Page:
Should we believe in parallel universes?


According to many theories, our universe is just one amongst many. But should we take them seriously without any experimental evidence? Two experts speak up.

(From "Horizons" no. 109 June 2016)​​​

​Yes, keep an open mind, says the astrophysicist Martin Rees.

How large is physical reality? We can only see a finite volume out to the horizon – a shell around us, delineating the distance light can have travelled since the big bang. But that shell has no more physical significance than the circle that delineates your horizon if you're in the middle of the ocean. We'd expect far more galaxies beyond the horizon, and we are surely comfortable that those galaxies exist even though we can't see them.

However, even this extended reality might not be the end of the story. While space and time could be limited to the aftermath of 'our' big bang, some theories suggest that our big bang is in fact one of many. In other words, what we've traditionally called 'the universe' may be just one island in a perhaps-infinite archipelago of space-time. That prompts the question: why should these domains have a different epistemological status to the galaxies beyond our visible horizon?
Some claim that unobservable entities aren't part of science. But I think that's the wrong way to look at things. We can't look inside black holes, but we believe what relativity says about their interiors because this theory correctly describes the phenomena that we can observe. Likewise, if we had a model that described the universe in its earliest moments and that model were based on physics that was corroborated in other ways, we should take the model seriously if it predicted multiple big bangs.

Another bone of contention is the idea (part of string theory) that each universe within the multiverse could be governed by its own set of physical laws. Were this the case, there would then be nothing surprising about the fact that we observe the fundamental constants – the numbers that determine the kind of universe we live in – as being tuned to permit the emergence of life. We would of course live in one of the universes where an observer could evolve.

This would mean that the fundamental constants are mere environmental accidents – secondary consequences of some deeper theory. That naturally disappoints ambitious theorists, who desire deep explanations for the world around us. But our preferences are irrelevant to the way physical reality actually is. We should surely be open-minded about the possibility of many universes.

No, evidence is insufficient, says the theoretical physicist Carlo Rovelli.

The world could be vaster than the region we have mapped out so far. In the past we repeatedly discovered it to be larger than we had thought. But at each step, it was evidence that convinced us. Seventeenth-century scientist Johannes Kepler showed that a Sun-centred model of the universe better predicted planetary motion than did an Earth-centred one, while at the beginning of the twentieth century the astronomer Henrietta Leavitt developed a new technique that revealed nebulae to be distant galaxies.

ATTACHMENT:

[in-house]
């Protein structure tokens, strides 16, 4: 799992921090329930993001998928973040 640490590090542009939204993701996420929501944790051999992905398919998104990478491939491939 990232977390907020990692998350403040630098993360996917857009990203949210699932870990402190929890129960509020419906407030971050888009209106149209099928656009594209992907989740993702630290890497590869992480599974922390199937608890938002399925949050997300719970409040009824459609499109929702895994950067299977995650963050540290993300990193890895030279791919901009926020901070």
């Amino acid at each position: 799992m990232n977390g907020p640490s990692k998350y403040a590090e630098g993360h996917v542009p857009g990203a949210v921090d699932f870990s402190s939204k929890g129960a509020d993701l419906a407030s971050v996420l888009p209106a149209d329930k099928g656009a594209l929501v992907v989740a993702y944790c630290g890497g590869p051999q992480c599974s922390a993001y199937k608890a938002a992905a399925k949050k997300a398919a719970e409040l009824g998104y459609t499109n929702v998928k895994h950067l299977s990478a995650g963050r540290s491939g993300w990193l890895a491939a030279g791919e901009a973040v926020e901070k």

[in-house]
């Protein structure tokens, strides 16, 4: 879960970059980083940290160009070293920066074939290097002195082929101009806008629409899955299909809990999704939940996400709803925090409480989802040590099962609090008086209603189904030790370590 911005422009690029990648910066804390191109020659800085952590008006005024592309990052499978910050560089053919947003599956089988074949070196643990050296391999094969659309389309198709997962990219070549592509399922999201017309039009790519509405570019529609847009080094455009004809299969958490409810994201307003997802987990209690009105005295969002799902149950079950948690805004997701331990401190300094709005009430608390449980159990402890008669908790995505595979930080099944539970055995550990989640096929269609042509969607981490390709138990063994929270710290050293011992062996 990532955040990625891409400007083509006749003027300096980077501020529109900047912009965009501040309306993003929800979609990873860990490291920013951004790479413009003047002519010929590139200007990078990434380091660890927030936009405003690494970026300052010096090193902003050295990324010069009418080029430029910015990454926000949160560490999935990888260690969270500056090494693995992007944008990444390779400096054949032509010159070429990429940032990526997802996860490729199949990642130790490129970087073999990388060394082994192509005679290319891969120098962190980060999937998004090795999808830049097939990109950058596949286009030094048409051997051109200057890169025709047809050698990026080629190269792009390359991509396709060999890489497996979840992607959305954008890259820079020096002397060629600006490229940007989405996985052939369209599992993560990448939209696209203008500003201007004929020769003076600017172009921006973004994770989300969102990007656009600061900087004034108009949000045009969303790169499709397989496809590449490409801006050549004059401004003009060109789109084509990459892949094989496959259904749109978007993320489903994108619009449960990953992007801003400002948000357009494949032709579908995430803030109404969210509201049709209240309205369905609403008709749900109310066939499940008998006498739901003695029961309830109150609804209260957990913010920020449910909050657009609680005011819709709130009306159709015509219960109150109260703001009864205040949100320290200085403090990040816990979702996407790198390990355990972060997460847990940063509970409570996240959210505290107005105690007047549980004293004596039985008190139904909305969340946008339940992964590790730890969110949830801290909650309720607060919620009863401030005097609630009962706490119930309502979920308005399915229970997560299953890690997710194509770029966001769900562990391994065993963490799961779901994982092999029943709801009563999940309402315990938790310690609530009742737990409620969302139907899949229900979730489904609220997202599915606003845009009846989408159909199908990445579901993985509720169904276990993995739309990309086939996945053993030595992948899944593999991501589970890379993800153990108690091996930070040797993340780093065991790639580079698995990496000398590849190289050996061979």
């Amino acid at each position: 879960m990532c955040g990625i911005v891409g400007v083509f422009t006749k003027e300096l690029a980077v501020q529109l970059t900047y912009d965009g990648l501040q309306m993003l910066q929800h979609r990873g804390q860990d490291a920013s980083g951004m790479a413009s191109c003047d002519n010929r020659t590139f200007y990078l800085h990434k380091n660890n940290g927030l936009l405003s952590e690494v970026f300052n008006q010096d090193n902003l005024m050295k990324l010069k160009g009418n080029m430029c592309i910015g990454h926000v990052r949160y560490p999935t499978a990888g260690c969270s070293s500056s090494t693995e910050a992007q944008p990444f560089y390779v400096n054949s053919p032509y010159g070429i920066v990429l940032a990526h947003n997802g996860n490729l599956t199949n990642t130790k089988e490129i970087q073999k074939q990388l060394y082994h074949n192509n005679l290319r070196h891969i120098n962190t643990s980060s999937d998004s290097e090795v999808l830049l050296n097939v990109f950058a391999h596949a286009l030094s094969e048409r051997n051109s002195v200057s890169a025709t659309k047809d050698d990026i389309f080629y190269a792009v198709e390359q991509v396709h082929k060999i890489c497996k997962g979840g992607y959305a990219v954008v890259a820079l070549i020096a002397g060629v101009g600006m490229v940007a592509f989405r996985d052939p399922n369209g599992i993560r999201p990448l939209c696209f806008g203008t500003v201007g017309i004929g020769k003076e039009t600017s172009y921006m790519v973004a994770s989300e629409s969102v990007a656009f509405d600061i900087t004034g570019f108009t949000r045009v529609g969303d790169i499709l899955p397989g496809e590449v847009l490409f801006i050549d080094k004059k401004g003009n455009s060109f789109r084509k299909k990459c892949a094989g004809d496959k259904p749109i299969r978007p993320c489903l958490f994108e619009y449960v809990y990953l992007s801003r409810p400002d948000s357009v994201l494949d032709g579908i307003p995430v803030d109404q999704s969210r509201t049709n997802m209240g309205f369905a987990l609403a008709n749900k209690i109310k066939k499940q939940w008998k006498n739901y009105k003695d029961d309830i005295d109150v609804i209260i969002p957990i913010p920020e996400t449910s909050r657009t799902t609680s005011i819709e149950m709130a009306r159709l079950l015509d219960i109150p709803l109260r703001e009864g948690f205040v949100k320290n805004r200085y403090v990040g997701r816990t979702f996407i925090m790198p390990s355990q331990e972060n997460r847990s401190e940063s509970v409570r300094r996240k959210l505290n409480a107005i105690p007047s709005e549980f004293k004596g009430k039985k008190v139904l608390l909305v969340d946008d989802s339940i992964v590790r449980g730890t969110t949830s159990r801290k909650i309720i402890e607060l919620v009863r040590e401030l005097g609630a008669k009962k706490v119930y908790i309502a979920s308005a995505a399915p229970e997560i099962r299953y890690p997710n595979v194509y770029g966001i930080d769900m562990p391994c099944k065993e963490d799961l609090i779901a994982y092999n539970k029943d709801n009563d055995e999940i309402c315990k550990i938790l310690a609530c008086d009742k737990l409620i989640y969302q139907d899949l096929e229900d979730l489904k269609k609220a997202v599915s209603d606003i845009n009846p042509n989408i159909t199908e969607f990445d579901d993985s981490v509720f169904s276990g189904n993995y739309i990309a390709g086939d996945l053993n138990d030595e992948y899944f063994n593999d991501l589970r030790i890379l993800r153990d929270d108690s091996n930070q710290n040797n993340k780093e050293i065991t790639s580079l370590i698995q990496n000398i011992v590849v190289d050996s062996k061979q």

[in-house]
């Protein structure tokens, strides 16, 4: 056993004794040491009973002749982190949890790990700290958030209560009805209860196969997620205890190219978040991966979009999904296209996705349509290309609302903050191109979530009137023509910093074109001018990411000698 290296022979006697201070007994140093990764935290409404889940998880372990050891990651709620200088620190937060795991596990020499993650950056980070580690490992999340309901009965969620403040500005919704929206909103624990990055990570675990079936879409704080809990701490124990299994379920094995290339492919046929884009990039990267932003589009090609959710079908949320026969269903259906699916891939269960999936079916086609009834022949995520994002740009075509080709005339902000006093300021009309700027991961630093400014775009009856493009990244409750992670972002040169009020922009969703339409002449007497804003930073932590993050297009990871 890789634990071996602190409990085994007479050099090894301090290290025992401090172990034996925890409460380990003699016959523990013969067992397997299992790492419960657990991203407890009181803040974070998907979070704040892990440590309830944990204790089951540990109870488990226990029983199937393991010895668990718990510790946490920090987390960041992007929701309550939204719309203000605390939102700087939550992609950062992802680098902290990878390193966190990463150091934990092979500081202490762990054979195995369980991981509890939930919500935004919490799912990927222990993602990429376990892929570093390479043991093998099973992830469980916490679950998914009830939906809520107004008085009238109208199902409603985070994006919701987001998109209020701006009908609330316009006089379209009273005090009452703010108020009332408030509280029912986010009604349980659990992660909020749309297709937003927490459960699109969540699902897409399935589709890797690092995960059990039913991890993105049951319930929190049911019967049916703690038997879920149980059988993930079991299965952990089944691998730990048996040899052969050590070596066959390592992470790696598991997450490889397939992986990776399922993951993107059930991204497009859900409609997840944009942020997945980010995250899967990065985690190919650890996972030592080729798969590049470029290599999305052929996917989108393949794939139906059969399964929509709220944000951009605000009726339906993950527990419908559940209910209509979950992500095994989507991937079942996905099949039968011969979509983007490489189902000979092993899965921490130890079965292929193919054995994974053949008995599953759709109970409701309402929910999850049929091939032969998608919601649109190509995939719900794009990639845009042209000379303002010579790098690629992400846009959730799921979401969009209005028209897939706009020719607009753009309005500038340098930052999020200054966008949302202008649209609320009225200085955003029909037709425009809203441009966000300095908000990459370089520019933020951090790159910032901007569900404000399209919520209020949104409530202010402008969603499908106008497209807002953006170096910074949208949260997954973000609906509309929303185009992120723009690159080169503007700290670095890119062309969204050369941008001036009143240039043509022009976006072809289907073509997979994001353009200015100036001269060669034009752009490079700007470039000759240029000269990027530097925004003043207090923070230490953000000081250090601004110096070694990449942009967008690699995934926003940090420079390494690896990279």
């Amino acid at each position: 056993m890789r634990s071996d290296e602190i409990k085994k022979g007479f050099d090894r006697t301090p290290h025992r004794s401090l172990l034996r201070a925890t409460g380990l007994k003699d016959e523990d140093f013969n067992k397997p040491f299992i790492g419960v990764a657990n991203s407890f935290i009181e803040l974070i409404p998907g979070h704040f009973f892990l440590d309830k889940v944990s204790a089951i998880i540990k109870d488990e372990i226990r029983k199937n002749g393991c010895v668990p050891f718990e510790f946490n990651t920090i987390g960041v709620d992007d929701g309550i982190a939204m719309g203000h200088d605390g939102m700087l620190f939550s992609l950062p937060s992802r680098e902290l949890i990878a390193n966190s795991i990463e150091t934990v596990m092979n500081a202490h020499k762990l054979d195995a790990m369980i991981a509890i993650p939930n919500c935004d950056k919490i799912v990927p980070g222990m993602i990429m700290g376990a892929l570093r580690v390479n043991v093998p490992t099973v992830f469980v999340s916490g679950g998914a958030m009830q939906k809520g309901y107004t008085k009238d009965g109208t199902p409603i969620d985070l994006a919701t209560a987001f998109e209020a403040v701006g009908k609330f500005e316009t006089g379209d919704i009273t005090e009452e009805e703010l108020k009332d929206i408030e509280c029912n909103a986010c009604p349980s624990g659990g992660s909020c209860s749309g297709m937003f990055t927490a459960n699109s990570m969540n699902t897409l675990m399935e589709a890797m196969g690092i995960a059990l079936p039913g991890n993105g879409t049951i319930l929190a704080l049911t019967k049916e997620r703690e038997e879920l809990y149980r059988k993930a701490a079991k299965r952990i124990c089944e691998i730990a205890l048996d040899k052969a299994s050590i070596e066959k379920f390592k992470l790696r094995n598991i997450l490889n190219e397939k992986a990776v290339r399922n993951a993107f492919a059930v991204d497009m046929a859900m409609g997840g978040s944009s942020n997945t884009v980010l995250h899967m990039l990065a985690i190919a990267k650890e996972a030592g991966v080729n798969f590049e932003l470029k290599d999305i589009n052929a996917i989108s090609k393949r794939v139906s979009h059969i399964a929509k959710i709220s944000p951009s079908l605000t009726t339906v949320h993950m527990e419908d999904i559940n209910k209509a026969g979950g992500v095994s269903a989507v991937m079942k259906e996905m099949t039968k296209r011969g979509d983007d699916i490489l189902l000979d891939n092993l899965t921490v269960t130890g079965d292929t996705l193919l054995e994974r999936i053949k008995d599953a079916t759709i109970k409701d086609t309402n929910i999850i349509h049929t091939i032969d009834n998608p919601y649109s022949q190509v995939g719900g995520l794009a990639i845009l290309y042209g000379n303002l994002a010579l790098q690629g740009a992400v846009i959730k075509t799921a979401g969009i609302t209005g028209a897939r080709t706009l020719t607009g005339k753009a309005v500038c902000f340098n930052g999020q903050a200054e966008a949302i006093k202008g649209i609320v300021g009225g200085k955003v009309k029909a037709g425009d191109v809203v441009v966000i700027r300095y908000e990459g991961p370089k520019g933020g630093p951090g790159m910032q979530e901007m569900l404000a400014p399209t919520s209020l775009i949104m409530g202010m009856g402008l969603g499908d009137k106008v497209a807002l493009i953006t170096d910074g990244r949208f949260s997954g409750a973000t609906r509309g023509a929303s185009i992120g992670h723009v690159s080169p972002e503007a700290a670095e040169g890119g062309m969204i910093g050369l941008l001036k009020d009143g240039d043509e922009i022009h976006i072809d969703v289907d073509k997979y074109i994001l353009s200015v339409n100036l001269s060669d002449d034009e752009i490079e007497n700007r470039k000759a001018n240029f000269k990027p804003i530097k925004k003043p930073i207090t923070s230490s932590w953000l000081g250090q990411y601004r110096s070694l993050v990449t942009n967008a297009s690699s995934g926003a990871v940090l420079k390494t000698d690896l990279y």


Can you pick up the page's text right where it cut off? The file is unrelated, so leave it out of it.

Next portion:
The multiverse has no such empirical basis. In fact, there are numerous, quite different, versions of the idea: a zoology of multiverse types, each with its own theoretical motivation. For example, some cosmologists posit many distinct big bangs, each generating a universe. Some physicists, meanwhile, try to make sense of quantum mechanics' strangeness by imagining that our universe continually branches out into multiple parallel universes.

An early version of the idea was put forward in the 1990s by the theoretical physicist Lee Smolin, who suggested that universes reproduce via black holes: each black hole giving rise to a new child universe. This mechanism implied a Darwinian evolution that selected the universes that generate more black holes – a fascinating extension of biological concepts to the cosmos. Indeed, Smolin, unlike many proponents of the multiverse, at least tried hard to deduce observational consequences.

A common argument offered to justify the multiverse is that it could 'explain' why the constants of nature appear to be fine-tuned to our existence. But this argument is upside down. The fundamental constants determine the way nature works and therefore what exists, not the other way around. If the constants were different, the universe would just be different – perhaps much richer and more complex, we don't yet know enough to say.

I hope it is clear that I respect colleagues who speculate. Maybe the multiverse idea will one day give us a serious testable prediction. But until then physicists should be cautious in selling their speculations as knowledge. It is easy for scientists to get carried away by their imagination, and the history of science is full of fascinating ideas that turned out to be useless. Claiming that we know what lies outside the presently observable universe is like saying that we have evidence for angelic choirs outside the fixed stars.


Sir Martin Rees is a professor at Cambridge University. He is Astronomer Royal and a former president of the Royal Society.

Carlo Rovelli is a professor at Aix-Marseille University in France. He co-founded the theory of loop quantum gravity.